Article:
Must I use a Notary seal or stamp?

If you are a Notary Public, you must use a seal or stamp. If you are a notarial officer who does not have a Notary commission, use of a seal or stamp is optional under the new law.

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What is the "stamping device" described in the new law?

The "stamping device" is the tool that creates the photographically-reproducible image of the seal required on all notarized paper or electronic documents.

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Do I have to obtain a new "stamping device" on August 1, 2011?

No; if your existing Notary seal complies with the law in effect before August 1, 2011, you may still use this seal until commission expiration.

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What are my responsibilities with respect to my "stamping device"?

You may not allow anyone else to use or retain your device; you must disable or destroy the device upon resignation or expiration of your commission; you must keep the device under your direct and exclusive control at all times; and you must notify the Secretary of State promptly if the device is lost or stolen.

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May my employer retain my seal if I terminate employment?

No; the new law specifically disallows an employer from retaining the stamping device, even if the employer paid for the device.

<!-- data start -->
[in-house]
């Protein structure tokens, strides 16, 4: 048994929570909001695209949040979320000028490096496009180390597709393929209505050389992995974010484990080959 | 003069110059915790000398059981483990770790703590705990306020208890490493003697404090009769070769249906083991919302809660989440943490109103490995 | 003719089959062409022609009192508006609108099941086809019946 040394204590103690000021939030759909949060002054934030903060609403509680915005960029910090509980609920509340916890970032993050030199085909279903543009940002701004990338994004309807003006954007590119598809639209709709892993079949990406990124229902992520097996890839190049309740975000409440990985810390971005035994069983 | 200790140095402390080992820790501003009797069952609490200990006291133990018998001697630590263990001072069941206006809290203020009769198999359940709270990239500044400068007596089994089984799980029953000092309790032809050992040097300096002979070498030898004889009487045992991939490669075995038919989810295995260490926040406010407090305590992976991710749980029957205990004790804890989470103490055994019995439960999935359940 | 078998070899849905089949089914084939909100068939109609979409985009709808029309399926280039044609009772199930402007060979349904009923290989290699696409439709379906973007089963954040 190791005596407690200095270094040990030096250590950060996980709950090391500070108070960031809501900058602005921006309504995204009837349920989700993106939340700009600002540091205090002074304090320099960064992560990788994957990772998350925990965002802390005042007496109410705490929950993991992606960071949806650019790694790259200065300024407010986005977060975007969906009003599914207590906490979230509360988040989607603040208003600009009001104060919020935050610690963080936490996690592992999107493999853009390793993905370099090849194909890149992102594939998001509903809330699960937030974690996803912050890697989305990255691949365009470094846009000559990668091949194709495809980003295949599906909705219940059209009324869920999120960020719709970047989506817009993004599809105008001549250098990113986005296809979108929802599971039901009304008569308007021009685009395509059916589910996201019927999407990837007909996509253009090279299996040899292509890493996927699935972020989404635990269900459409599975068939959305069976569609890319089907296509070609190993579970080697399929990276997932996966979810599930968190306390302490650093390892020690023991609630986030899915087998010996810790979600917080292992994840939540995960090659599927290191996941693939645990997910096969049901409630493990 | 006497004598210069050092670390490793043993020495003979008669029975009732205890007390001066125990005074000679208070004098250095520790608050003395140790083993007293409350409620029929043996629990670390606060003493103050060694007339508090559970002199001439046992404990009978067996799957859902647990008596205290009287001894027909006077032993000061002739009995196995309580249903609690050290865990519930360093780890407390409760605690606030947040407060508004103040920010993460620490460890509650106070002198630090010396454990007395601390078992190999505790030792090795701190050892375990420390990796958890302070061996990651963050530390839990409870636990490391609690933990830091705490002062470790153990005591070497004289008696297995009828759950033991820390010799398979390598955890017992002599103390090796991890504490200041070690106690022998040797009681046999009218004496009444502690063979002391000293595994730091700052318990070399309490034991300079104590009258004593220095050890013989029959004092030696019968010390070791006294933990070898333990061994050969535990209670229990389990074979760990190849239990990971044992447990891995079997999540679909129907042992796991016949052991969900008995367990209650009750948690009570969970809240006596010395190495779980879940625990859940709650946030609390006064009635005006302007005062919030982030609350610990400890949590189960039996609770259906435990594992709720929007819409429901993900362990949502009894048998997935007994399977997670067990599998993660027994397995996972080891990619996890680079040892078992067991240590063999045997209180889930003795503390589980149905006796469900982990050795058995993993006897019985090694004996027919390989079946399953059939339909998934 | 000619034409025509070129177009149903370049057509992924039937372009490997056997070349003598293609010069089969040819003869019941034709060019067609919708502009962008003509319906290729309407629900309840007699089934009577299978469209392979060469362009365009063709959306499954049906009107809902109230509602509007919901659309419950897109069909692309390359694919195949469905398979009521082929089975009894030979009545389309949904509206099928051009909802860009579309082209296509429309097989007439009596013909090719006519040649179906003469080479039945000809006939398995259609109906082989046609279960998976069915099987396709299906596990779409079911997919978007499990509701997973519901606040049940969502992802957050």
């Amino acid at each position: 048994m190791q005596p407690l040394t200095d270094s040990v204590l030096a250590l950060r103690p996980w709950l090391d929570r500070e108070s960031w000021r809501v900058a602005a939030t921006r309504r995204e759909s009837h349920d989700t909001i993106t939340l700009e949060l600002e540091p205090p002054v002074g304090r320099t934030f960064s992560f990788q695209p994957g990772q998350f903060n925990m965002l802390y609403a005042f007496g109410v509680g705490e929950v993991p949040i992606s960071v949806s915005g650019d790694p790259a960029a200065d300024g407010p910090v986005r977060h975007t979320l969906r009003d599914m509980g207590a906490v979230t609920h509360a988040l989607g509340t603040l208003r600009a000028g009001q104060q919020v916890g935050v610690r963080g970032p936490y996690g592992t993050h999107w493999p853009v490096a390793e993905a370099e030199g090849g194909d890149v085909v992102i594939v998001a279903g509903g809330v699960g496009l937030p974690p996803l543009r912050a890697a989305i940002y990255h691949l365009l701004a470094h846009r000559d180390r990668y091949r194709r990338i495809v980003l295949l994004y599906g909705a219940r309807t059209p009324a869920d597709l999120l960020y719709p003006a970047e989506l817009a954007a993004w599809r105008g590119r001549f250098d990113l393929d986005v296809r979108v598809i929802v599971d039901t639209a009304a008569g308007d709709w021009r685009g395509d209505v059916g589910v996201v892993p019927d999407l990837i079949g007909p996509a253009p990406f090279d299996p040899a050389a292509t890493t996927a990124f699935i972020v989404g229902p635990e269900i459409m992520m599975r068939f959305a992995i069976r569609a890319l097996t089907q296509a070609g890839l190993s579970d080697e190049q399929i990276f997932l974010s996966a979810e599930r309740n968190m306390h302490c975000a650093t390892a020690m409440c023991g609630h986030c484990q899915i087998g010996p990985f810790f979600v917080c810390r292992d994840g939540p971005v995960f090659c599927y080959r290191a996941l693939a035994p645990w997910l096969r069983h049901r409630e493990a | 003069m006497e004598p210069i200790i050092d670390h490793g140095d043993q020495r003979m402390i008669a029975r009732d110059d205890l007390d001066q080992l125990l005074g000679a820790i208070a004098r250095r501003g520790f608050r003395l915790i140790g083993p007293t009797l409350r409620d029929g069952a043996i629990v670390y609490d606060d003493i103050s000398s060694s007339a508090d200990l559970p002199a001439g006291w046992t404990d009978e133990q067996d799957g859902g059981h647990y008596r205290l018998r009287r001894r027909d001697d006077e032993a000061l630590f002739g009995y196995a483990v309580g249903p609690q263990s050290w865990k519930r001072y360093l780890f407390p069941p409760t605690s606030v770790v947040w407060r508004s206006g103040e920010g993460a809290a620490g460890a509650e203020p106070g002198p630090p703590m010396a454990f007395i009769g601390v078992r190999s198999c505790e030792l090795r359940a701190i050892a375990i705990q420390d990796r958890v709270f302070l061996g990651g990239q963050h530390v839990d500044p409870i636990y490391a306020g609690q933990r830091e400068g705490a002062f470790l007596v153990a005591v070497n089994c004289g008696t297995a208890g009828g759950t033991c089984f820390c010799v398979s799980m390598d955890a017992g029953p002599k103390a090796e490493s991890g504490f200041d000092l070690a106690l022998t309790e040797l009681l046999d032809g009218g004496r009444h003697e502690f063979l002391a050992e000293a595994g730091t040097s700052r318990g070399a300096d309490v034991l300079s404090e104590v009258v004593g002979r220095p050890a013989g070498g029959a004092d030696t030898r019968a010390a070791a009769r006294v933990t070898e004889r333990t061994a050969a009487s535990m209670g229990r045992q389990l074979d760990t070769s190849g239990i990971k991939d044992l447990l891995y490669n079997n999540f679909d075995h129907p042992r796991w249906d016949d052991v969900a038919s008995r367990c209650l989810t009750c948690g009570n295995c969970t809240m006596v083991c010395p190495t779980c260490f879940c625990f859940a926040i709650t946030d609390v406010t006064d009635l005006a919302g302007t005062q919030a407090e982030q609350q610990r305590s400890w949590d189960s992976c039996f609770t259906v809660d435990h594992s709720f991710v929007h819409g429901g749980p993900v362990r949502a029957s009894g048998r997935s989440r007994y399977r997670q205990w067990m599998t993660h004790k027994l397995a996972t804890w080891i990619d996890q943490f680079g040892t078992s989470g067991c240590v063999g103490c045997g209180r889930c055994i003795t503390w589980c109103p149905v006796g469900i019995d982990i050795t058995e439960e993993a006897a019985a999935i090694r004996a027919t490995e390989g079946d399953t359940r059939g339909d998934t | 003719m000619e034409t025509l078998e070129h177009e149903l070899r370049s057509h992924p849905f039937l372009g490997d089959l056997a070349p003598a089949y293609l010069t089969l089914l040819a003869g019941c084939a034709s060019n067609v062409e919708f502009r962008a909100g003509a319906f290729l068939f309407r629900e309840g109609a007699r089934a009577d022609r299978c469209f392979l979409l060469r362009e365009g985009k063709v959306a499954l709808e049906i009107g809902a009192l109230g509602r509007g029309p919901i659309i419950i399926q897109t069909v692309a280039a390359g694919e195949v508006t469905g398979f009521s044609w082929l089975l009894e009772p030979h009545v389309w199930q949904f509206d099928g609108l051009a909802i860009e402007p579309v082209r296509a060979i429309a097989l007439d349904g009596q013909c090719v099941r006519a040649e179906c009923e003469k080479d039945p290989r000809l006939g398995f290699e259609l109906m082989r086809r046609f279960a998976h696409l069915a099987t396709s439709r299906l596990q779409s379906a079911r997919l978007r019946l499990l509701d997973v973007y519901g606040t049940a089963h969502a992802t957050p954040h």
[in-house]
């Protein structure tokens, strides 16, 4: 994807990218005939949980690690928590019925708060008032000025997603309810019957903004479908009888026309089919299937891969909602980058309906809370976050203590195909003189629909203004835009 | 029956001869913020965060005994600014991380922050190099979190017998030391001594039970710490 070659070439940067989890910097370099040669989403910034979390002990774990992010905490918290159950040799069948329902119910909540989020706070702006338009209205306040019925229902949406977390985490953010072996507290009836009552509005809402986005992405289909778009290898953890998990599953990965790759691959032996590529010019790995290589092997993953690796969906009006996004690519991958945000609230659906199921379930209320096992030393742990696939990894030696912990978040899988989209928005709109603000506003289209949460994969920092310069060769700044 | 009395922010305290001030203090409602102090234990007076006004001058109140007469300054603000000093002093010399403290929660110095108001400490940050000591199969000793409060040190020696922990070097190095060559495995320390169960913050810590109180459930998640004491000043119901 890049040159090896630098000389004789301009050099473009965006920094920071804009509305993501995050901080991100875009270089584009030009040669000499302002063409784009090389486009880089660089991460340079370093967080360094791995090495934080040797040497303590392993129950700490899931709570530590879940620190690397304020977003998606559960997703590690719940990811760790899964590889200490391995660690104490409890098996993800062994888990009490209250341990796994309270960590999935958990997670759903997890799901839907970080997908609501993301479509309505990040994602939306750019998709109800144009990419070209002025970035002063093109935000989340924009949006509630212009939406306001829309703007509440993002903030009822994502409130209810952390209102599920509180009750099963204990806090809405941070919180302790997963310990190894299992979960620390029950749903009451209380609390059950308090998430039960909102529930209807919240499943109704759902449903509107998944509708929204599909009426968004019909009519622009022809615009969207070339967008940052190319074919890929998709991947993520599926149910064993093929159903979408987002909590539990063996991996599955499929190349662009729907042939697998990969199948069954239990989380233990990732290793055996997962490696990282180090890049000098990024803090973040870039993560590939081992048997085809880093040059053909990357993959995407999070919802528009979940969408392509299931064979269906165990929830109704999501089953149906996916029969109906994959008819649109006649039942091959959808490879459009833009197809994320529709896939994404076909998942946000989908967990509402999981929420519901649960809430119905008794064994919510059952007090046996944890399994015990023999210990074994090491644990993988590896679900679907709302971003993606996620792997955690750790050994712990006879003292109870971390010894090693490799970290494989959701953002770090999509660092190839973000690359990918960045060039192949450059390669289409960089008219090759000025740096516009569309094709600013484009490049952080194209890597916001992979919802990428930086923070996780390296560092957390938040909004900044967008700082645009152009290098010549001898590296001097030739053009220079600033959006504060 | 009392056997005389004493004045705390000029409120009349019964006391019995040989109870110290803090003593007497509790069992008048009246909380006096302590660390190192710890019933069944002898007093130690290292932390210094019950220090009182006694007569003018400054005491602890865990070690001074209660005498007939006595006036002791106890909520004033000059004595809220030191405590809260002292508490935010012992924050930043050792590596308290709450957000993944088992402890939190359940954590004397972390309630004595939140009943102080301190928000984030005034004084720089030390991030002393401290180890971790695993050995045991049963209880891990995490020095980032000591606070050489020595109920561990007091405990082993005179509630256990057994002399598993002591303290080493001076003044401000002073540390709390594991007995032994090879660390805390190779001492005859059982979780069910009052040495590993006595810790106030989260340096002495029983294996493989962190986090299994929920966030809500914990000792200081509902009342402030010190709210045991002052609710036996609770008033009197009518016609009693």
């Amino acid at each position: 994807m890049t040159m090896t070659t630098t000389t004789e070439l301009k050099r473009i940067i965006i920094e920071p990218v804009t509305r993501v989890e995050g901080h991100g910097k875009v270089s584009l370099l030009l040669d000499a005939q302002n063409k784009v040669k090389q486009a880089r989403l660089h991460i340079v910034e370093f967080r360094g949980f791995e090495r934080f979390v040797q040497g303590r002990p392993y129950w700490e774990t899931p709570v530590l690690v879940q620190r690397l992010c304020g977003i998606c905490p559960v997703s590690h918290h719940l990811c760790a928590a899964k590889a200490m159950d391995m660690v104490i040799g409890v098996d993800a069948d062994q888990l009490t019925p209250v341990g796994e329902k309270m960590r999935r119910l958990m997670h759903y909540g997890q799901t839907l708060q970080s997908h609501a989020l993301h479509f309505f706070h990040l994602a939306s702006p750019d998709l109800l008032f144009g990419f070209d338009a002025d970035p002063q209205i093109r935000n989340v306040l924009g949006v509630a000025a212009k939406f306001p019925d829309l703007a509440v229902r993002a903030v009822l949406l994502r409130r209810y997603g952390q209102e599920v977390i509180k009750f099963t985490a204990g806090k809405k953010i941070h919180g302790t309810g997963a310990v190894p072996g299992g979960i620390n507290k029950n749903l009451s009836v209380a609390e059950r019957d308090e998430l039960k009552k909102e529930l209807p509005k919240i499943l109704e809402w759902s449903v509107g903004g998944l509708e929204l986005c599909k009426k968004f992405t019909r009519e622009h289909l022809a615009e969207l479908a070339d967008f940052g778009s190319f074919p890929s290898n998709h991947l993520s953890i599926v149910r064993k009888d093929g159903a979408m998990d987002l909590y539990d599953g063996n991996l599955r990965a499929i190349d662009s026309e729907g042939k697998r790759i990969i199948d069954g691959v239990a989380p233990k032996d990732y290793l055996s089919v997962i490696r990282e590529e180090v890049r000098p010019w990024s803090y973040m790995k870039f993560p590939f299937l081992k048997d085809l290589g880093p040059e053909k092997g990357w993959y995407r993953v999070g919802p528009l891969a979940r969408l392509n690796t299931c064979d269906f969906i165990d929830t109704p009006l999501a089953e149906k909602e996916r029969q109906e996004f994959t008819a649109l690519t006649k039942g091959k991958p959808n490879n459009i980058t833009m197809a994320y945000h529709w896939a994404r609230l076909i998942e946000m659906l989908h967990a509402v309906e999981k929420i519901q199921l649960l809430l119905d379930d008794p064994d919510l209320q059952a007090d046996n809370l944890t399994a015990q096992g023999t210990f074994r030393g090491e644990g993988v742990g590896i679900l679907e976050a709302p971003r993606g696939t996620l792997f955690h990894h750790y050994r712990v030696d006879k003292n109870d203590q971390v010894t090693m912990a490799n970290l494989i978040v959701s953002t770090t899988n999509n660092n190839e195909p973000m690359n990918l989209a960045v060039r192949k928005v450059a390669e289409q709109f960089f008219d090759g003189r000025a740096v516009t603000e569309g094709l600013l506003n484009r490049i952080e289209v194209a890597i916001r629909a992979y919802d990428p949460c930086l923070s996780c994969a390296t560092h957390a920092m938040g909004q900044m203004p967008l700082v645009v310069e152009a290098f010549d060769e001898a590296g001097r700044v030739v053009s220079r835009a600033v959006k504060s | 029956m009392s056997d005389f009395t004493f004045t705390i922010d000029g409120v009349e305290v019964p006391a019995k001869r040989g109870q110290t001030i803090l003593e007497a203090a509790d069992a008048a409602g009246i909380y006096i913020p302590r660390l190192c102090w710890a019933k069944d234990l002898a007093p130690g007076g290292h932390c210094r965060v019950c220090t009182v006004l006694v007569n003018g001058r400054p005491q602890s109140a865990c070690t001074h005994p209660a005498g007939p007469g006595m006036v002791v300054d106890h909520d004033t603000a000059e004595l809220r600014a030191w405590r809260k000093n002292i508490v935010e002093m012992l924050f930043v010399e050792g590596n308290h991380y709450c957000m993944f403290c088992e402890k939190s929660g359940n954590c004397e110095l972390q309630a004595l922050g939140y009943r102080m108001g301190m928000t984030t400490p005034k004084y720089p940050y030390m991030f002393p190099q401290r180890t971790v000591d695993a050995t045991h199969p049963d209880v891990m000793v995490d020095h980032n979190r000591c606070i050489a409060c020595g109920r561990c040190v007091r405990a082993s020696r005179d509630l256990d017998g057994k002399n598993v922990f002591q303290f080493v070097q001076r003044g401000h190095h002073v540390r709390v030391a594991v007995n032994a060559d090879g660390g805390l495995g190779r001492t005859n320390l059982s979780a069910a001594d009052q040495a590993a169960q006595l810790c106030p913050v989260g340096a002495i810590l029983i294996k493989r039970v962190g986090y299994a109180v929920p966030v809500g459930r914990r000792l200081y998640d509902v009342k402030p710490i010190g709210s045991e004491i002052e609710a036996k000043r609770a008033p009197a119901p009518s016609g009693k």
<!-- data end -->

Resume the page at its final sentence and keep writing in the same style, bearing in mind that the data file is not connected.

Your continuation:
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Electronic Notarization

May I perform an electronic notarization?

Under the new law, you can perform an electronic notarization when the electronic notarization provisions in the new law take effect on August 1, 2013.

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The new law says I must use a "tamper-evident" technology to perform electronic notarizations? What is that?

A "tamper-evident" technology is one that shows any changes made to an electronically-notarized document after it has been signed.

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Disqualifications and Prohibited Acts

May I notarize for my spouse?

No; under the new law a Notary or notarial officer is disqualified from notarizing if the spouse has a direct beneficial interest in the transaction or if the spouse's name appears on the document as a party to it.

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As a non-attorney, what should I say to a document signer who asks me to assist him in completing his document?

You should say that you are not an attorney licensed to practice law in North Dakota and are therefore unable to draft legal documents, give legal advice, act as an immigration consultant, represent a person in a judicial or administrative proceeding relating to immigration to the U.S. or U.S. citizenship, or engage in activities that constitute the practice of law.

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May I advertise that I am a "Notario" or "Notario Publico" to Spanish-speaking customers?

Unless you are an attorney licensed to practice law in North Dakota, you may not advertise using these terms.

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May I retain or withhold access to a document after I have notarized it?

No; a Notary's duties are to perform the notarial act and, when completed, return the document to the signer or party designated by the signer. However, if the Notary is also an attorney licensed to practice law in North Dakota, the attorney may retain a document for purposes consistent with the performance of legal services.